Yakuza Kiwami 2’s Western Release Updates a PS2-Era Classic for the Modern Age

Yakuza Kiwami 2’s Western Release Updates a PS2-Era Classic for the Modern Age

As enthusiasm for Sega’s Yakuza series surges in the west, the turn-around time for releases is shortening. It took well over a year for Yakuza 6 to come to the US, but Yakuza Kiwami 2 only took around eight months to make it here. Even though we just finished up the last game, the fanbase is ready for more already.

While this remake of the second installment on the PS2 hits all the same beats, it truly feels like a proper modern release. Even for those of us who were already on the Yakuza train in the late aughts, it’s well worth exploring this lovingly-crafted remake.

In a review on our sister site IGN, Tristan Ogilvie assigned Kiwami 2 a Great score of 8/10. He gives the story top-marks, and compares this most recent game positively to the beloved prequel Yakuza 0. Some slight issues like reused assets and the too-short Majima story keep it from perfection, but Ogilvie is clearly quite fond of it on the whole.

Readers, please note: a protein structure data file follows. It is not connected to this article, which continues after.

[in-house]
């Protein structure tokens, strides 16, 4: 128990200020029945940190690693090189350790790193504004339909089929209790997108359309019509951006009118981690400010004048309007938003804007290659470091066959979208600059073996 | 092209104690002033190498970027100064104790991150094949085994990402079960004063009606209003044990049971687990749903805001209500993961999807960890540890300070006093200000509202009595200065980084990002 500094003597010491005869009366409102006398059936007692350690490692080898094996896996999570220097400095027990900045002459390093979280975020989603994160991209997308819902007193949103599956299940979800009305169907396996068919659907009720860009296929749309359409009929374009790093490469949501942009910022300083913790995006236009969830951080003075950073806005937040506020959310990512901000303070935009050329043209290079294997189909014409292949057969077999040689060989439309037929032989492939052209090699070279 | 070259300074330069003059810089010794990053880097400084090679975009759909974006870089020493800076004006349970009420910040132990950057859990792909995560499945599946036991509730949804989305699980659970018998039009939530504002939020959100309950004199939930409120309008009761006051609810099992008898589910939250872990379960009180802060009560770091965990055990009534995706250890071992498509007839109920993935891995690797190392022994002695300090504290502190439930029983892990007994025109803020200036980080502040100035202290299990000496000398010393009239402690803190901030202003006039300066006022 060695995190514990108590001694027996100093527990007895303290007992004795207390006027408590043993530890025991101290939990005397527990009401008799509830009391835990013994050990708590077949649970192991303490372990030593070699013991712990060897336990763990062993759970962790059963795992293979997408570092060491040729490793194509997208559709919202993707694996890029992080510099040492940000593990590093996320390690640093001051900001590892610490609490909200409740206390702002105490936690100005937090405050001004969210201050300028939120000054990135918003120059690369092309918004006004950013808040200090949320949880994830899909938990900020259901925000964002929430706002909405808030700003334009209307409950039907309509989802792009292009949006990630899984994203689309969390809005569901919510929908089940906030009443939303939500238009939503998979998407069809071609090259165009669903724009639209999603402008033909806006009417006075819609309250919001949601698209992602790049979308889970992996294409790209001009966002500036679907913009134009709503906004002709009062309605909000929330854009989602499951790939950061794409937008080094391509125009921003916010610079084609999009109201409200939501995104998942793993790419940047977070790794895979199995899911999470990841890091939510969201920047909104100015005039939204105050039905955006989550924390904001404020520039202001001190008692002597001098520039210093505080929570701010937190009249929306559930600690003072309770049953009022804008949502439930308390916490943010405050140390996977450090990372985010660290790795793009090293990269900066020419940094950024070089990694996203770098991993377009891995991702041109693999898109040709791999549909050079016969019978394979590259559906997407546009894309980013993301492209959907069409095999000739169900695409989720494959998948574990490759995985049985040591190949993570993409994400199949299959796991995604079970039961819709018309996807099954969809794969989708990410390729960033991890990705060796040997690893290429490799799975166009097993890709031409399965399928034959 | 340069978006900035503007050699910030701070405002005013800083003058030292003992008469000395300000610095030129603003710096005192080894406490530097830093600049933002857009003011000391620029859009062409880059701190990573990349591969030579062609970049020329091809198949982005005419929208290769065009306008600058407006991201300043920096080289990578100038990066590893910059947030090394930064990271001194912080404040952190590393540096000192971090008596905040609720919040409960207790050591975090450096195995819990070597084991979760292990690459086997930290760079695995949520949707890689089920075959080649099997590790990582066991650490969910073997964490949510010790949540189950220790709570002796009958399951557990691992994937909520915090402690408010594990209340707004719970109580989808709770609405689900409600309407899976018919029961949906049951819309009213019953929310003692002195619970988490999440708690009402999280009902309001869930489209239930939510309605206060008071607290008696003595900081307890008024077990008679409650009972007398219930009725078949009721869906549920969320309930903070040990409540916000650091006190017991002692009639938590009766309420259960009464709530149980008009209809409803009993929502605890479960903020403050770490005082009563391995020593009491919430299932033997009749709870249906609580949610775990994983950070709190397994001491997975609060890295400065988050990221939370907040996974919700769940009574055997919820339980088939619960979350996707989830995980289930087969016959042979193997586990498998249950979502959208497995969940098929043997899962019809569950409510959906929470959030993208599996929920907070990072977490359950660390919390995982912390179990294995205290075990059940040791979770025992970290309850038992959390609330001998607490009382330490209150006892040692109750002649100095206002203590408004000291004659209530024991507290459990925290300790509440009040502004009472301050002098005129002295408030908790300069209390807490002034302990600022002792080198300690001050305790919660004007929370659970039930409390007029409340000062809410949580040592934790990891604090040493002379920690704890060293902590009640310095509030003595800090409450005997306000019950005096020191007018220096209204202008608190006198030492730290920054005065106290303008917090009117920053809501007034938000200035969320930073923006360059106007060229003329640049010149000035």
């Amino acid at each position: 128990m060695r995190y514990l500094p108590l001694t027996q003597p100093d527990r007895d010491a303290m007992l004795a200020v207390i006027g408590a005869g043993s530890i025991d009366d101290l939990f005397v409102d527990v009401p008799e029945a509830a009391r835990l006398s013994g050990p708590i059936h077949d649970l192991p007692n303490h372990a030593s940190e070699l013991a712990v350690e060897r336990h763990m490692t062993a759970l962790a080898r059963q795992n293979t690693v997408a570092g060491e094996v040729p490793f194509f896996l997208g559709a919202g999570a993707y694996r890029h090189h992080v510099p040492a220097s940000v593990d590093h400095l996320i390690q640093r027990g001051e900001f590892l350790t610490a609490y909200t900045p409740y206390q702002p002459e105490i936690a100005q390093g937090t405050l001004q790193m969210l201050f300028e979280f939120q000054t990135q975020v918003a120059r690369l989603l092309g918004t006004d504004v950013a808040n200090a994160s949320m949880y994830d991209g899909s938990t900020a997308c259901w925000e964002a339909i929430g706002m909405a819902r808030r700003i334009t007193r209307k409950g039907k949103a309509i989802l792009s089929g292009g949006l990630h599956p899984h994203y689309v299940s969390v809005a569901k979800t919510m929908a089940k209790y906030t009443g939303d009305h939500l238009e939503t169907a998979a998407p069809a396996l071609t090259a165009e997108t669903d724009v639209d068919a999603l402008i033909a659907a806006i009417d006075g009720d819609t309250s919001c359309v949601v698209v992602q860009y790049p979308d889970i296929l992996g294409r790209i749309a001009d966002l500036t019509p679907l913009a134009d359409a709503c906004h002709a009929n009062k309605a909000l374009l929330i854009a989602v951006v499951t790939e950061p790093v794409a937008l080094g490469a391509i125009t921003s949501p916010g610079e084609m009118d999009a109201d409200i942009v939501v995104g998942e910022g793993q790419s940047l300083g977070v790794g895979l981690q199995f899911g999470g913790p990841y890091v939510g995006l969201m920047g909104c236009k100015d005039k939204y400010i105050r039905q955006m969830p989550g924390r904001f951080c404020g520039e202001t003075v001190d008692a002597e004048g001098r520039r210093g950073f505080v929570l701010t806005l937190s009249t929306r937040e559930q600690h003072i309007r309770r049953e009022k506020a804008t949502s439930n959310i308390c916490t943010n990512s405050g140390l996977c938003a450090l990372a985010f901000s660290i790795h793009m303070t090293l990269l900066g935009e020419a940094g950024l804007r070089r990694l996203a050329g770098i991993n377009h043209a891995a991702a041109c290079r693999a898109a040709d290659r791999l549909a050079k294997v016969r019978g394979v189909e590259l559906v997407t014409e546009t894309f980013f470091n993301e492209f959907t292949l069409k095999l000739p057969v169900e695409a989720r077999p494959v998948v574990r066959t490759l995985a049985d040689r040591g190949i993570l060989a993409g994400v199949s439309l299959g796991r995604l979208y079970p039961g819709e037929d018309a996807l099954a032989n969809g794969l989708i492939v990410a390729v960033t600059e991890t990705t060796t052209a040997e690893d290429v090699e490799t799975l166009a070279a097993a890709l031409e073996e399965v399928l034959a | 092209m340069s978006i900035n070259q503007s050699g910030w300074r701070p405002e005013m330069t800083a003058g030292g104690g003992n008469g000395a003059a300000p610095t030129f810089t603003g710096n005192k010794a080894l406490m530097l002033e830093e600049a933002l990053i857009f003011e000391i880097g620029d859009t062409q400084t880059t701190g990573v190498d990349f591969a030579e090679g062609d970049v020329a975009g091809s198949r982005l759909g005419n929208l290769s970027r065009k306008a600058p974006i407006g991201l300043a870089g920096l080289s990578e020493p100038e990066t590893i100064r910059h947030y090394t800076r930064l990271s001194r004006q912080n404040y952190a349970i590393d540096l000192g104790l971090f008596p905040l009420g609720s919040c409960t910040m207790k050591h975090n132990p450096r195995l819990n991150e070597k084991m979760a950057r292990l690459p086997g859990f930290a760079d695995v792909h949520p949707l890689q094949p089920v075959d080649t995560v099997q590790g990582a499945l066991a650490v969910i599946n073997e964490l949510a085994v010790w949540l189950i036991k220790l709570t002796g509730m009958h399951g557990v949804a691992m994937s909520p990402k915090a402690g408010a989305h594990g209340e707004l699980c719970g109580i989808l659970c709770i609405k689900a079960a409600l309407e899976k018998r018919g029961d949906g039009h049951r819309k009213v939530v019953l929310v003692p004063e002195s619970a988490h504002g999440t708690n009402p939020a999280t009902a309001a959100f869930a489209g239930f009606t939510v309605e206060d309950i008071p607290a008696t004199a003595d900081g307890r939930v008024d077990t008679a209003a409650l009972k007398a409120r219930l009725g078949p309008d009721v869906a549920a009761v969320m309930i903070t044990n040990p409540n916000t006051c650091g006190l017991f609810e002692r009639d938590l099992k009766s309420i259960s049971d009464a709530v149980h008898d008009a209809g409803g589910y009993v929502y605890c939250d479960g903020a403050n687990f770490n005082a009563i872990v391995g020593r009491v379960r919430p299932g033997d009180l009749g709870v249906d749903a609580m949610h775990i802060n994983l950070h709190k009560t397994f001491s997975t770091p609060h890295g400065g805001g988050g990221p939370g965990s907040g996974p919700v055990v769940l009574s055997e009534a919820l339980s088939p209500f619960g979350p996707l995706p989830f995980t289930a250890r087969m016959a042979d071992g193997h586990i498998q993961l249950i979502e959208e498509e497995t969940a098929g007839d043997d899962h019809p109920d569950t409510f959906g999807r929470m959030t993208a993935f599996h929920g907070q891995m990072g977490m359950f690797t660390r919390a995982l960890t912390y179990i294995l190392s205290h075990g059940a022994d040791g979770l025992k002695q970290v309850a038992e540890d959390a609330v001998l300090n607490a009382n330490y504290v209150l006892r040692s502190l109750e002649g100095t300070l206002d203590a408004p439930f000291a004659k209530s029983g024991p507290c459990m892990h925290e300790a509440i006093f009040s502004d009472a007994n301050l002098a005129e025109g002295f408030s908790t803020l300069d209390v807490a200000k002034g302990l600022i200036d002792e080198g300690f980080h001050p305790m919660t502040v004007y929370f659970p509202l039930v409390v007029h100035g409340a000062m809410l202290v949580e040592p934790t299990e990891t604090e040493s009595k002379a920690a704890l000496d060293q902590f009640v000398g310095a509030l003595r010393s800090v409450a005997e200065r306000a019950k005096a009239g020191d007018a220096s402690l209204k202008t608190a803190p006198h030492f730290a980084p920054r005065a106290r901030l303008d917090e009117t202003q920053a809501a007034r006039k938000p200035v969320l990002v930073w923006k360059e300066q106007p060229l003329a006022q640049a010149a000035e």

With 48 reviews on Metacritic, it’s sitting at an 85 average – indicating “generally favorable reviews.” On the lower end, outlets like USGamer gave it a 3.5/5 because of some pacing issues and a lukewarm reception to the new Majima-focused content. Meanwhile, GameInformer awarded it a 9/10 – praising this remake as the best entry in the entire series. Consensus points toward a fantastic remake of a PS2 classic, but it’s not going to blow the doors off like 0 did.

We’ve played through the beginning of Kiwami 2 on the PS4 Pro, and unsurprisingly, it looks a lot like Yakuza 6 because it’s built on much of the same tech. So with that comes both some good and bad.

On the positive side, the lighting is attractive, performance has been solid, and it’s a real treat walking around the busy streets in the first-person mode. At least on the macro level, it provides a convincing interpretation of bustling Japanese cities.

Unfortunately, the game’s tech is less compelling in the weeds. Most textures look grody up close, many of the environmental elements are low-poly, and the aliasing can be very distracting. If you keep your distance, those issues might not be noticeable, but close-ups during cutscenes highlight the presentation’s most glaring flaws.

All of those shortcomings aside, this remake is well worth playing for anyone who has partaken in the recent Yakuza renaissance. Of course, new players are better off with Yakuza 0 or the first Kiwami game, but this will keep fans sated until the next wave of releases hit.

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